And for too long Western governments were able to export the problem overseas. When China banned the import of waste in 2018 under its “National Sword” policy, it effectively forced the hand of the West. Landfill and incineration rates ballooned as local governments lacked the infrastructure to deal with the sea of waste that remained onshore. But it also proved to be a wake-up call, heralding change with businesses seeking to produce easily recyclable packaging and policymakers taking a sharper focus on reducing single-use plastics.

While a number of export bans have been introduced, many countries in the Global North still export unsorted recycling to the Global South, including textiles that are typically cheapest to produce, are a key source of microplastics, and are among the most challenging forms of waste to recycle. The Changing Markets Foundation highlighted the scale of this ongoing problem in Kenya in its documentary Trashion: The stealth export of waste plastic clothes to Kenya.

The drivers of circular change

Increasingly, businesses are recognising that circularity starts with the design stage of a product. However, such is the inertia and “lock-in” in the current linear economic model, the circular transition still requires massive policy support and long-term investment to update or replace legacy systems.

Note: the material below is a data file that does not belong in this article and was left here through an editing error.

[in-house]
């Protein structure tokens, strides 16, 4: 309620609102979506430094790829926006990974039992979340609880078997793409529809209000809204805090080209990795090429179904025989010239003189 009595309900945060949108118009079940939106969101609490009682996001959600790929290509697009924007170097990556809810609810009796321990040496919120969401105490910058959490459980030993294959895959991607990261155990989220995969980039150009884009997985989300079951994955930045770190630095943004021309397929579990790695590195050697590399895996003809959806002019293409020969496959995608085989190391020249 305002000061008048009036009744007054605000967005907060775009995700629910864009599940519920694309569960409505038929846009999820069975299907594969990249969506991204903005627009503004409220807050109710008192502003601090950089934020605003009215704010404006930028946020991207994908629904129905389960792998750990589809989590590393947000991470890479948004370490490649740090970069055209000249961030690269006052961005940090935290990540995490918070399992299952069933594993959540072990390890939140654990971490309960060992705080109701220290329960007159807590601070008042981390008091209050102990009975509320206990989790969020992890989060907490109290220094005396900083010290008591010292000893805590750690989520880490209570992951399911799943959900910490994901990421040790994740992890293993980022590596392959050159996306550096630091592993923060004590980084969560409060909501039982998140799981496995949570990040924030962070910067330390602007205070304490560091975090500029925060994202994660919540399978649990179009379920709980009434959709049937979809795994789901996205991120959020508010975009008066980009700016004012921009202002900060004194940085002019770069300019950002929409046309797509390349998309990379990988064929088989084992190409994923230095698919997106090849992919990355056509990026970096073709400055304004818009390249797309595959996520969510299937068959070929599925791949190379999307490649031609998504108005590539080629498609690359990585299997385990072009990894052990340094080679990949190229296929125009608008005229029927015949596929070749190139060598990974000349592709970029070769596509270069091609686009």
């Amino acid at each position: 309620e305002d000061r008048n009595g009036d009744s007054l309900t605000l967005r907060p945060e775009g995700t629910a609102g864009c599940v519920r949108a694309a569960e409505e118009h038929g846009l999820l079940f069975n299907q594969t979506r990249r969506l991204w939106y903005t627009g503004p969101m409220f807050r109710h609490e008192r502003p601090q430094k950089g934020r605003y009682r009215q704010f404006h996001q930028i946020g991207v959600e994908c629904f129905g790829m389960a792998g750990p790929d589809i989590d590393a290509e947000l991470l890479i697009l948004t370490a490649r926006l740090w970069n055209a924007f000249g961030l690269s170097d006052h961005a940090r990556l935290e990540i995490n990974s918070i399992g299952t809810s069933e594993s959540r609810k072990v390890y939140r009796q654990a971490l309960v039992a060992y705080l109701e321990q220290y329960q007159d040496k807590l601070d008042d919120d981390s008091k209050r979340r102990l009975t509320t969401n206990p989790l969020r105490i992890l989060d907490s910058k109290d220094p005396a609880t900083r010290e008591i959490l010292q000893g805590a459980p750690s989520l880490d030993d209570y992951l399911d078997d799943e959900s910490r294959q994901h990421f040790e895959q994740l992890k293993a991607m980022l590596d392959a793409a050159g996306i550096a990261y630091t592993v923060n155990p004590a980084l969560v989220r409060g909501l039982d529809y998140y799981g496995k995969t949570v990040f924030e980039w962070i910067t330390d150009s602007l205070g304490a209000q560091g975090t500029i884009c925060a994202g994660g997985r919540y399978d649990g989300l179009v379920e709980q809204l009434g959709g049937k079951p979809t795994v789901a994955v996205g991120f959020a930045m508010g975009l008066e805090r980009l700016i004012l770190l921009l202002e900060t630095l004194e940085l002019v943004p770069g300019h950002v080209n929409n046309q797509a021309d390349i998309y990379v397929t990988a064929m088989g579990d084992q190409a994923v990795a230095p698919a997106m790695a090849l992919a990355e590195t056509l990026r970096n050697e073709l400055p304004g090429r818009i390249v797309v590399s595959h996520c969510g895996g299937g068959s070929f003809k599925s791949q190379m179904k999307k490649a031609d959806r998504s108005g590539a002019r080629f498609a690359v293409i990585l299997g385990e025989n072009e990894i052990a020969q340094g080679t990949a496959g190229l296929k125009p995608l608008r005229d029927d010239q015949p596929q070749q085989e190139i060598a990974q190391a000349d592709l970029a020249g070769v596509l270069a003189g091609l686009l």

With an estimated 1,100 regulations now in play globally, we are encouraged to see a strong incentive framework coming into place. Of these polies, some 339 regulations are spread across 44 countries in Europe, with the UK and US catching up.

The UK Government, for example, introduced the plastic packaging tax on 1 April 2022, which imposes a £200 per tonne levy on plastic packaging with less than 30% recycled content, whether manufactured locally or imported into the UK. The policy aims to disincentivise the use of virgin plastics in packaging, and reduce the amount of plastic polluting the ocean, sent to landfill or incinerated. This policy should help support a significant increase in the domestic recycling and reprocessing industry.

In the US, meanwhile, America’s Plastic Makers, a division of the American Chemistry Council, have committed to helping achieve a circular economy for plastics with two ambitious goals: “100% of plastic packaging to be recyclable or recoverable by 2030”, and “100% of plastic packaging to be reused, recycled or recovered by 2040”.